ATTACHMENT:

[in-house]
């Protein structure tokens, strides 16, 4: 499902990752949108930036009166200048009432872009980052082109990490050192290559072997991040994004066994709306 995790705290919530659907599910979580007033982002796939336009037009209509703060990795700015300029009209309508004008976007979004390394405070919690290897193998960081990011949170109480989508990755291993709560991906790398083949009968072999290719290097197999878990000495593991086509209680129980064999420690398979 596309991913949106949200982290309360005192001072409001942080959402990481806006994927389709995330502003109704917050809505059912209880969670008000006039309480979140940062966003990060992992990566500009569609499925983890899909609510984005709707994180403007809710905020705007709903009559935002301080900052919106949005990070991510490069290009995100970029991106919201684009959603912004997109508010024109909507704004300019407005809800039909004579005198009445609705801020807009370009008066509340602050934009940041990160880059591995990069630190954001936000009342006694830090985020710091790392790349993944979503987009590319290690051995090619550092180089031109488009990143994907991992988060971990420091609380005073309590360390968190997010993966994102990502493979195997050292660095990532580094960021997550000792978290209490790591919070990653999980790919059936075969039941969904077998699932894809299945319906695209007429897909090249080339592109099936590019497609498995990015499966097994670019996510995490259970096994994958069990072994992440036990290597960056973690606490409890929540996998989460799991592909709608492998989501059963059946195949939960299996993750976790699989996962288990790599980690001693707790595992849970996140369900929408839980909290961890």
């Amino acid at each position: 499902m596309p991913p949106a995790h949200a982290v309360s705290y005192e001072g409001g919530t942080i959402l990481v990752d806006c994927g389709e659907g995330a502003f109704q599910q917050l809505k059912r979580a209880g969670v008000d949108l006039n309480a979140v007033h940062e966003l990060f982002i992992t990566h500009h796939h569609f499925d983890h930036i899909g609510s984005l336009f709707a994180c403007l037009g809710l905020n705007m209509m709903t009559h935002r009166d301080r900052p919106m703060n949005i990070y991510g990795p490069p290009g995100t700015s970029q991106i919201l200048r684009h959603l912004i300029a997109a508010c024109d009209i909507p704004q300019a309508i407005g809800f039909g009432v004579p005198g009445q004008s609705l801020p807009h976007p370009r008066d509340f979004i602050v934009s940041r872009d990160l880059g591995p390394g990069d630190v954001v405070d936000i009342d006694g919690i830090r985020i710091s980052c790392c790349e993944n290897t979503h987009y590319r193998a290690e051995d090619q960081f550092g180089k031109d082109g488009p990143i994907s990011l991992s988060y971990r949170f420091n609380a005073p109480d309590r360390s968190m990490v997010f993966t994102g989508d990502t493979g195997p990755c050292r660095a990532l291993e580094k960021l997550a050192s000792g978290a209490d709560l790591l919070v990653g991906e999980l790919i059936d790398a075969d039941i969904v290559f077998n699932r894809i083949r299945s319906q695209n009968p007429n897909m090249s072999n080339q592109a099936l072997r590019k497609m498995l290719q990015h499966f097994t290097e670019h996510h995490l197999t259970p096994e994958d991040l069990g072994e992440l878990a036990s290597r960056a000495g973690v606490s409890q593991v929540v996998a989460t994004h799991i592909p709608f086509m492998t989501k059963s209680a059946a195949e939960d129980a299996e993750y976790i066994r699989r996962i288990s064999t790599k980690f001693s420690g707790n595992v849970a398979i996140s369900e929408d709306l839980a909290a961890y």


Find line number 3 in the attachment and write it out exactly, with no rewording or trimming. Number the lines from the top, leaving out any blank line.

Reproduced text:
């Amino acid at each position: 499902m596309p991913p949106a995790h949200a982290v309360s705290y005192e001072g409001g919530t942080i959402l990481v990752d806006c994927g389709e659907g995330a502003f109704q599910q917050l809505k059912r979580a209880g969670v008000d949108l006039n309480a979140v007033h940062e966003l990060f982002i992992t990566h500009h796939h569609f499925d983890h930036i899909g609510s984005l336009f709707a994180c403007l037009g809710l905020n705007m209509m709903t009559h935002r009166d301080r900052p919106m703060n949005i990070y991510g990795p490069p290009g995100t700015s970029q991106i919201l200048r684009h959603l912004i300029a997109a508010c024109d009209i909507p704004q300019a309508i407005g809800f039909g009432v004579p005198g009445q004008s609705l801020p807009h976007p370009r008066d509340f979004i602050v934009s940041r872009d990160l880059g591995p390394g990069d630190v954001v405070d936000i009342d006694g919690i830090r985020i710091s980052c790392c790349e993944n290897t979503h987009y590319r193998a290690e051995d090619q960081f550092g180089k031109d082109g488009p990143i994907s990011l991992s988060y971990r949170f420091n609380a005073p109480d309590r360390s968190m990490v997010f993966t994102g989508d990502t493979g195997p990755c050292r660095a990532l291993e580094k960021l997550a050192s000792g978290a209490d709560l790591l919070v990653g991906e999980l790919i059936d790398a075969d039941i969904v290559f077998n699932r894809i083949r299945s319906q695209n009968p007429n897909m090249s072999n080339q592109a099936l072997r590019k497609m498995l290719q990015h499966f097994t290097e670019h996510h995490l197999t259970p096994e994958d991040l069990g072994e992440l878990a036990s290597r960056a000495g973690v606490s409890q593991v929540v996998a989460t994004h799991i592909p709608f086509m492998t989501k059963s209680a059946a195949e939960d129980a299996e993750y976790i066994r699989r996962i288990s064999t790599k980690f001693s420690g707790n595992v849970a398979i996140s369900e929408d709306l839980a909290a961890y």